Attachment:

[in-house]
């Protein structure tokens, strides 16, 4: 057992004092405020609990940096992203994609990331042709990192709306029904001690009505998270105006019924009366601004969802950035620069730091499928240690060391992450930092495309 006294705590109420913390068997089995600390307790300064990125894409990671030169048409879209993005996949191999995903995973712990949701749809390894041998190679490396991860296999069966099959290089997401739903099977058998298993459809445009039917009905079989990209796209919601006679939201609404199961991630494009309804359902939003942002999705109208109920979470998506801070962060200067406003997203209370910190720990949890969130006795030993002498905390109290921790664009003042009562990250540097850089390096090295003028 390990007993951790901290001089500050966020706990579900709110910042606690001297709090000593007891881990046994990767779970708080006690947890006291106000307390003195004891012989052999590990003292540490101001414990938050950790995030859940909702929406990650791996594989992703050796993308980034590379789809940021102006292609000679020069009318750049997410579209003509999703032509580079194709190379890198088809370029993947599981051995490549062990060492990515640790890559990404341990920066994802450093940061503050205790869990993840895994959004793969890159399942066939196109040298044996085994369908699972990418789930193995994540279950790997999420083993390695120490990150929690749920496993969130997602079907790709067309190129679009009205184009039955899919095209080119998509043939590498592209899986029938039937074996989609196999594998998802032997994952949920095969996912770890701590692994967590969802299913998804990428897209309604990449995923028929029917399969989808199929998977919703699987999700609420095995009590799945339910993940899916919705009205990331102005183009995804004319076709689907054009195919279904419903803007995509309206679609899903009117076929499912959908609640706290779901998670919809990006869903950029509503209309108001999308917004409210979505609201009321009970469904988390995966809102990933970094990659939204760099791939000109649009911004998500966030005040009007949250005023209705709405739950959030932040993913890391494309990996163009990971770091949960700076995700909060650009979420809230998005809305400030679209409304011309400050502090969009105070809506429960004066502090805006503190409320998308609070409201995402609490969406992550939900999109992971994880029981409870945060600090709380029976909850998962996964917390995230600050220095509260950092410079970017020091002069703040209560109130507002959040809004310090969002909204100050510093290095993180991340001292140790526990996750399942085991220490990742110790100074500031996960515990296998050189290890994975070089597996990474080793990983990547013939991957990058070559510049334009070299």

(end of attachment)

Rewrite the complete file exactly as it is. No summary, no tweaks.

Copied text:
[in-house]
């Protein structure tokens, strides 16, 4: 057992004092405020609990940096992203994609990331042709990192709306029904001690009505998270105006019924009366601004969802950035620069730091499928240690060391992450930092495309 006294705590109420913390068997089995600390307790300064990125894409990671030169048409879209993005996949191999995903995973712990949701749809390894041998190679490396991860296999069966099959290089997401739903099977058998298993459809445009039917009905079989990209796209919601006679939201609404199961991630494009309804359902939003942002999705109208109920979470998506801070962060200067406003997203209370910190720990949890969130006795030993002498905390109290921790664009003042009562990250540097850089390096090295003028 390990007993951790901290001089500050966020706990579900709110910042606690001297709090000593007891881990046994990767779970708080006690947890006291106000307390003195004891012989052999590990003292540490101001414990938050950790995030859940909702929406990650791996594989992703050796993308980034590379789809940021102006292609000679020069009318750049997410579209003509999703032509580079194709190379890198088809370029993947599981051995490549062990060492990515640790890559990404341990920066994802450093940061503050205790869990993840895994959004793969890159399942066939196109040298044996085994369908699972990418789930193995994540279950790997999420083993390695120490990150929690749920496993969130997602079907790709067309190129679009009205184009039955899919095209080119998509043939590498592209899986029938039937074996989609196999594998998802032997994952949920095969996912770890701590692994967590969802299913998804990428897209309604990449995923028929029917399969989808199929998977919703699987999700609420095995009590799945339910993940899916919705009205990331102005183009995804004319076709689907054009195919279904419903803007995509309206679609899903009117076929499912959908609640706290779901998670919809990006869903950029509503209309108001999308917004409210979505609201009321009970469904988390995966809102990933970094990659939204760099791939000109649009911004998500966030005040009007949250005023209705709405739950959030932040993913890391494309990996163009990971770091949960700076995700909060650009979420809230998005809305400030679209409304011309400050502090969009105070809506429960004066502090805006503190409320998308609070409201995402609490969406992550939900999109992971994880029981409870945060600090709380029976909850998962996964917390995230600050220095509260950092410079970017020091002069703040209560109130507002959040809004310090969002909204100050510093290095993180991340001292140790526990996750399942085991220490990742110790100074500031996960515990296998050189290890994975070089597996990474080793990983990547013939991957990058070559510049334009070299």